When Ford Motor Co. was caught falsifying emissions test records in 1973, company executives showed little remorse, simply paying the $7-million fine out of company coffers.
That isn’t the way things work in Japan.
Mazda Motor Co., in a show of contrition unusual even for Japan, said Wednesday its top executives had agreed to accept temporary pay cuts to take responsibility for mishandling safety problems in some of its passenger cars.
President Norimasa Furuta and 17 other executives will take salary cuts of 5% to 10% in the first three months of 1991. Since Japanese executives rarely earn more than a few hundred thousand dollars annually--far less than their American counterparts--the givebacks amount to more than a symbolic sacrifice by the Mazda officials.
“It’s the notion of top management falling on the sword first,” said James Abegglen, an expert on Japanese management. “It’s a loud message to the organization. The next step is to exact punishment from the staff.”
The announcement came one day after the Transport Ministry publicly chided Mazda for trying to keep secret some problems in Luce model cars made between August, 1986, and January, 1987. The Luce, a top-of-the-line sedan, was not sold in the United States.
Only after the warning did Mazda agree to recall nearly 3,500 cars to replace defective switches that affected the operation of brake lights and cruise-control mechanisms in the car.
Furuta apologized publicly to dealers and customers for the shortcomings, and in a broadcast to employees Wednesday morning called for a serious effort to improve quality and customer service.
“This is not a disciplinary action. No one forced us to cut salaries,” said Akira Shigemasa, a Mazda spokesman. “The president offered to cut his salary and other top executives agreed.”
“This is the Japanese way,” he said.
It is not uncommon for top executives to take pay cuts when the company is facing economic difficulties. Mazda executives have taken such cuts twice in the past 15 years when profits were down sharply. This is apparently the first time, however, that Japanese executives have taken a pay cut to take responsibility for quality and service problems.
The Mazda action came after a series of articles in Asahi Shimbun--Japan’s most prestigious daily newspaper--pounded the company for quietly replacing the switches on the automobiles of customers who complained rather than moving quickly to warn all customers of the problem by conducting a complete, public recall.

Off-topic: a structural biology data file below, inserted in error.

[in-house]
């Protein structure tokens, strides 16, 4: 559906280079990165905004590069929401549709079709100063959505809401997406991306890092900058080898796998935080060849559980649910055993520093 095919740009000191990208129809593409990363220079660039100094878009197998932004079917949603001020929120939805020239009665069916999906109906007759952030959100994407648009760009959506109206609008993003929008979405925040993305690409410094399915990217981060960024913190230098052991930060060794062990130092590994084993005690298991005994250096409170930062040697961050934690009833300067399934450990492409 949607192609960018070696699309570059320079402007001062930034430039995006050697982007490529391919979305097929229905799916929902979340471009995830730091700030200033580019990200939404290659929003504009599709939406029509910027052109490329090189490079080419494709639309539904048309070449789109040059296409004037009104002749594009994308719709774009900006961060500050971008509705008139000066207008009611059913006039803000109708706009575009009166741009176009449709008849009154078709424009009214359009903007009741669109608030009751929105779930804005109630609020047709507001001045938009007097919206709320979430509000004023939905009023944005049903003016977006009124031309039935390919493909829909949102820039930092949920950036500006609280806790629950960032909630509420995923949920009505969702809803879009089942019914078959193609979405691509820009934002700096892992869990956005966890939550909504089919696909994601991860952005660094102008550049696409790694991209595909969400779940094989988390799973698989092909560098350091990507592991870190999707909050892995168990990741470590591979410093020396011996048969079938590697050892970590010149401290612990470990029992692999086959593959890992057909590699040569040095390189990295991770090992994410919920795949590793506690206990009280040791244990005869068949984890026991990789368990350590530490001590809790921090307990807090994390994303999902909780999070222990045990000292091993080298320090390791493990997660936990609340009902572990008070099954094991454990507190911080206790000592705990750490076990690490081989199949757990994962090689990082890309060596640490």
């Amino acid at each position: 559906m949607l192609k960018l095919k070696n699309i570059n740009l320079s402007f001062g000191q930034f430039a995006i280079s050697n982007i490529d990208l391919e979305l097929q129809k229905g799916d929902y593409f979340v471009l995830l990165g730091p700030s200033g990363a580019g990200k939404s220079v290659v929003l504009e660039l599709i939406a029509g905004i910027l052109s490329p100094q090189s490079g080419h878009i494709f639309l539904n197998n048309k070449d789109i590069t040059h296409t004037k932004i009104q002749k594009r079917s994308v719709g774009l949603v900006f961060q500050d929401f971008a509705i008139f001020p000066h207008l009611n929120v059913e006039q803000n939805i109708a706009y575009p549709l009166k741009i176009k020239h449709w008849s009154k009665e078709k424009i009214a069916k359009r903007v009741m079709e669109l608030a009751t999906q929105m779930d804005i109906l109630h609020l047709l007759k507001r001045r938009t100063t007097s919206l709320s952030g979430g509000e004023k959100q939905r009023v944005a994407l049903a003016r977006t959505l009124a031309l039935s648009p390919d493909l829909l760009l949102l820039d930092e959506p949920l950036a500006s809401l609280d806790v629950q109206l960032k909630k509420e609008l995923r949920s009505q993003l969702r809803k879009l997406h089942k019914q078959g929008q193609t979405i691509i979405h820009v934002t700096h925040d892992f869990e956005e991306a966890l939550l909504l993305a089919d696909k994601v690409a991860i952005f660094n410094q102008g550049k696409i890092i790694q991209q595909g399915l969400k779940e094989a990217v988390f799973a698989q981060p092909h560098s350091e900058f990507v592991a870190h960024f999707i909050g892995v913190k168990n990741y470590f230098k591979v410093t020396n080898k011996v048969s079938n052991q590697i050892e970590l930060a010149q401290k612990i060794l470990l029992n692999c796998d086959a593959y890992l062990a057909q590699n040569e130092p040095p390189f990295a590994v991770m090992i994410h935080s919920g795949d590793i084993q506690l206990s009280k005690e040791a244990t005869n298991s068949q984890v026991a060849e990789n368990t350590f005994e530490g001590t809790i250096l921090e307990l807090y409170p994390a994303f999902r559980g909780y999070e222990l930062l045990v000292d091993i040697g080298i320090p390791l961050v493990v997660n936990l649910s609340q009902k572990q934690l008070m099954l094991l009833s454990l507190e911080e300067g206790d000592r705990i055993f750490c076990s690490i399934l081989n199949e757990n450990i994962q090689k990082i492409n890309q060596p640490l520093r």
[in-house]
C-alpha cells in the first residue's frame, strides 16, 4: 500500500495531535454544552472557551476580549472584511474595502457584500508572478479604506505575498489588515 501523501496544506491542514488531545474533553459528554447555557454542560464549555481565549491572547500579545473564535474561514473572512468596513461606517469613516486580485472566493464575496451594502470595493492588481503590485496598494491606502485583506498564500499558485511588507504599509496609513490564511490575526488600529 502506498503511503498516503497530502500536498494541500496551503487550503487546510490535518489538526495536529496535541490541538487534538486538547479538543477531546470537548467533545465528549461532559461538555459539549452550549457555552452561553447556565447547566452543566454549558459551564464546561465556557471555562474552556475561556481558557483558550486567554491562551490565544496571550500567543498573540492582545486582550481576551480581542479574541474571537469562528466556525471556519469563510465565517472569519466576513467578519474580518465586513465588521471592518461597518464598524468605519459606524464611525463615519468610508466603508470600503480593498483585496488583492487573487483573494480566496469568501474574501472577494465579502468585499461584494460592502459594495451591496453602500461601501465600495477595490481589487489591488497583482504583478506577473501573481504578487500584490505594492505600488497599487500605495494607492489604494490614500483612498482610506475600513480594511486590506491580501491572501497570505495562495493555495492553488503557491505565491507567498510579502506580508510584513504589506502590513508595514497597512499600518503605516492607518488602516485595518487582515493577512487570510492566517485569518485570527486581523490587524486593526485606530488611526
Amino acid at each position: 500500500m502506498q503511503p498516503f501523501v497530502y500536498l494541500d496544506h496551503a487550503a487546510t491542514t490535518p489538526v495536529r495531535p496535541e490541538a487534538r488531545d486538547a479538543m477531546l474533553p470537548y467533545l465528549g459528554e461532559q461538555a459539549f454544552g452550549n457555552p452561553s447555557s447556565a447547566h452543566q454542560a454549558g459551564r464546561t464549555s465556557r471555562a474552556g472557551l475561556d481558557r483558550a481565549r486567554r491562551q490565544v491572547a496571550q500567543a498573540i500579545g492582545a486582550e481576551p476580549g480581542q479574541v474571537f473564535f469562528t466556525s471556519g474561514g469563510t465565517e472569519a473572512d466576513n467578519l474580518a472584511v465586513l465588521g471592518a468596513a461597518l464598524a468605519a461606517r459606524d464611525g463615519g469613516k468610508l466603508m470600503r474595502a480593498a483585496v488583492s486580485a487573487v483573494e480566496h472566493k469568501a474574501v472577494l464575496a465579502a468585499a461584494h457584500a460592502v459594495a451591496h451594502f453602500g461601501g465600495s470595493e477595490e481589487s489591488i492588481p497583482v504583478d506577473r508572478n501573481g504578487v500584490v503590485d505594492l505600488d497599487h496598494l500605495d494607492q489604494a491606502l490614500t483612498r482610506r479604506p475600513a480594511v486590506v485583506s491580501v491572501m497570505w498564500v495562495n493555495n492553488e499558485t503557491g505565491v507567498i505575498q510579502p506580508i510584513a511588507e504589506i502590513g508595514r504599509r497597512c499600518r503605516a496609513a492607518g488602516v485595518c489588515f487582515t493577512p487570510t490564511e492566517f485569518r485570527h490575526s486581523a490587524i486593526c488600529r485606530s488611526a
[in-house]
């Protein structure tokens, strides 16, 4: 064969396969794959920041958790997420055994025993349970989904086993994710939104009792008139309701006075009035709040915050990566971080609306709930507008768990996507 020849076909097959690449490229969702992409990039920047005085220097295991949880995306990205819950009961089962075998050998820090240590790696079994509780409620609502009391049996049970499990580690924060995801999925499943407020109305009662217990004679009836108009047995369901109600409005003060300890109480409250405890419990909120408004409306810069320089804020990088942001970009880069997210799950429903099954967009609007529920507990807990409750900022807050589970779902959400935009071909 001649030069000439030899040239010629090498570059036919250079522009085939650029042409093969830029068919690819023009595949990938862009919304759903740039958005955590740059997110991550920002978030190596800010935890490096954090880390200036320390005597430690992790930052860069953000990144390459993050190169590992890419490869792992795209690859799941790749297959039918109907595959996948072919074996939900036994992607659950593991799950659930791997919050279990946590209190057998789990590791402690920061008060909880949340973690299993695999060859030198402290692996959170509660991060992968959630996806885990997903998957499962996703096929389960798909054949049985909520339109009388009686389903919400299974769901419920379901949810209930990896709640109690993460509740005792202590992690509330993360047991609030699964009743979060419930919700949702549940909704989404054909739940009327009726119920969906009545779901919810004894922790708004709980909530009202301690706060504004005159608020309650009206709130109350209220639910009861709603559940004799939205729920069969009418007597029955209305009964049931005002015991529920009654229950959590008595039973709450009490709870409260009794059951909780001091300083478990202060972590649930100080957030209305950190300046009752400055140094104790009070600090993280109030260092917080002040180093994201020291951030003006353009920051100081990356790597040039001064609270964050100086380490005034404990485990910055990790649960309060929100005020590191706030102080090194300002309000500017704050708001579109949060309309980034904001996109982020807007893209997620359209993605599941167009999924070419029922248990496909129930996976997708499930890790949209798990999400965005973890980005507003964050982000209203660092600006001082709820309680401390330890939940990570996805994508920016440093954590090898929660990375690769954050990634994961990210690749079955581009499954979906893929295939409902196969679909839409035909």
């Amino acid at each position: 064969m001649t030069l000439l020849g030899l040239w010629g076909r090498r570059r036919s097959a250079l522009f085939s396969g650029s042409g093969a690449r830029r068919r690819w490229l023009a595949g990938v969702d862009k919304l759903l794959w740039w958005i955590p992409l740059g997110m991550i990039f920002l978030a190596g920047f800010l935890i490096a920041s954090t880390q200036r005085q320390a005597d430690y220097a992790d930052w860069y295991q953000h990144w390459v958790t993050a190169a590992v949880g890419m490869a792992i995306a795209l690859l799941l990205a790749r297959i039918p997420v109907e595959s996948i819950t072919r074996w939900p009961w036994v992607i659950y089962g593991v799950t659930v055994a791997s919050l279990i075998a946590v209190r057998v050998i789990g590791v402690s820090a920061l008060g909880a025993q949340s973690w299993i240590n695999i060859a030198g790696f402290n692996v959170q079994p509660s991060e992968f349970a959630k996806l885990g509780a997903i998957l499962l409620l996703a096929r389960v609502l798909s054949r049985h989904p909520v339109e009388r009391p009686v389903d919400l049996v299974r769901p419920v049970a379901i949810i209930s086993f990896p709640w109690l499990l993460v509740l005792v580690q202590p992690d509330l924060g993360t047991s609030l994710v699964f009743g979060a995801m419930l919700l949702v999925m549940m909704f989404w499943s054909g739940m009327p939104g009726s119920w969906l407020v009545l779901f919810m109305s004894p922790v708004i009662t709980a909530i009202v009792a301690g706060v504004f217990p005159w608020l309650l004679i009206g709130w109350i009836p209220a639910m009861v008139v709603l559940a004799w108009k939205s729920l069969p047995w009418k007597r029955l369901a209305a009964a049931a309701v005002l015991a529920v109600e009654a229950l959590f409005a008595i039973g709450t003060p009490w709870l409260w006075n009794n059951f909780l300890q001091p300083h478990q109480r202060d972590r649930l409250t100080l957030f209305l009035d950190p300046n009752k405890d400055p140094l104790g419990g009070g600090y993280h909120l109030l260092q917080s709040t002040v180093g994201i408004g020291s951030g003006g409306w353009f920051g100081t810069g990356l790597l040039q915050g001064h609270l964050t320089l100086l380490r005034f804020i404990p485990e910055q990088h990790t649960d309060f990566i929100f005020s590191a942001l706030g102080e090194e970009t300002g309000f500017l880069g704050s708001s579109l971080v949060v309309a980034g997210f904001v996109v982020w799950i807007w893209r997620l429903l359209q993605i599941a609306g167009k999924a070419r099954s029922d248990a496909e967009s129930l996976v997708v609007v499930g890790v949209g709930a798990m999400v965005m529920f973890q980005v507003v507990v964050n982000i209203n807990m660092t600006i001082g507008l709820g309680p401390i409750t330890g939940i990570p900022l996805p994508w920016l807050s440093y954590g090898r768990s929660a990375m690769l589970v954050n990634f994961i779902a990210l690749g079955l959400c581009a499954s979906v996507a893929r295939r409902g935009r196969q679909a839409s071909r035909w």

The article also mentioned two prior cases in which Mazda tried to deal with quality problems by offering to fix defects through special free servicing “campaigns.” In both cases, Mazda was late in announcing a public recall.
It is unclear whether Mazda’s delays in implementing recall programs have resulted in any accidents.
Japanese auto companies frequently resort to “free service” deals in an effort to avoid adverse publicity, said an official of the Japan Automobile Consumers Union, a nonprofit group. He speculated that Mazda executives offered to cut their salaries as part of a deal with the Transport Ministry to avoid being slapped with the $770 fine normally imposed for such transgressions. While nominal, he said, the fine would be considered even more of an embarrassment to the company than the salary cut.
While Mazda has been heavily criticized in Japan for its irresponsibility, U.S. observers praised the willingness of Mazda’s senior management to accept blame for its misjudgments.
“Mazda is doing what it ought to do,” said Clarence Ditlow, executive director of the Center for Auto Safety, a nonprofit Washington group founded by consumer advocate Ralph Nader. “We would doubt that American companies would do the same.”
Ditlow noted that when Ford Motor Co. was fined $7 million in 1973 for falsifying auto-exhaust test reports, “Ford’s shareholders paid that fine instead of the executives.” Ford officials could not be reached for comment since the firm’s suburban Detroit headquarters is shut down for the holidays.
In contrast, Japanese executives have frequently taken the blame for problems in their companies.
In 1985, Japan Air Lines’ president and vice president resigned to take responsibility for a plane crash that killed 520 passengers. In October of this year, the president of Sumitomo Bank stepped down because of illegal activities by the head of one of the bank’s branches. Later in the month, Mitsui Trust and Banking Co. cut the salaries of its top executives by 20% following disclosures that several key employees of the huge trading company had been involved in tax evasion.
The notion behind such resignations is that the top executives should take responsibility for anything that goes on in a company. “We have a saying in Japan,” said a Mazda official. “The emperor suffers first and takes his pleasure last.”
When a top official resigns--or in this case takes a pay cut--the firm hopes to show the public that it is truly sorry and plans to pay serious attention to the problem.
Apology is a critical part of rehabilitation in the eyes of Japanese society.
By contrast, Abegglen said, “the U.S. company will fire the factory manager and the (quality control) supervisor and go gaily about their way.”
Mazda’s image problems come at an inopportune time. The company--Japan’s No. 4 car maker--has introduced several successful models, including the Miata, and has been “picking up market share at a furious rate,” Abegglen said. “This is an enormous blow to the company.”
Times staff writer Tom Furlong in Los Angeles contributed to this story.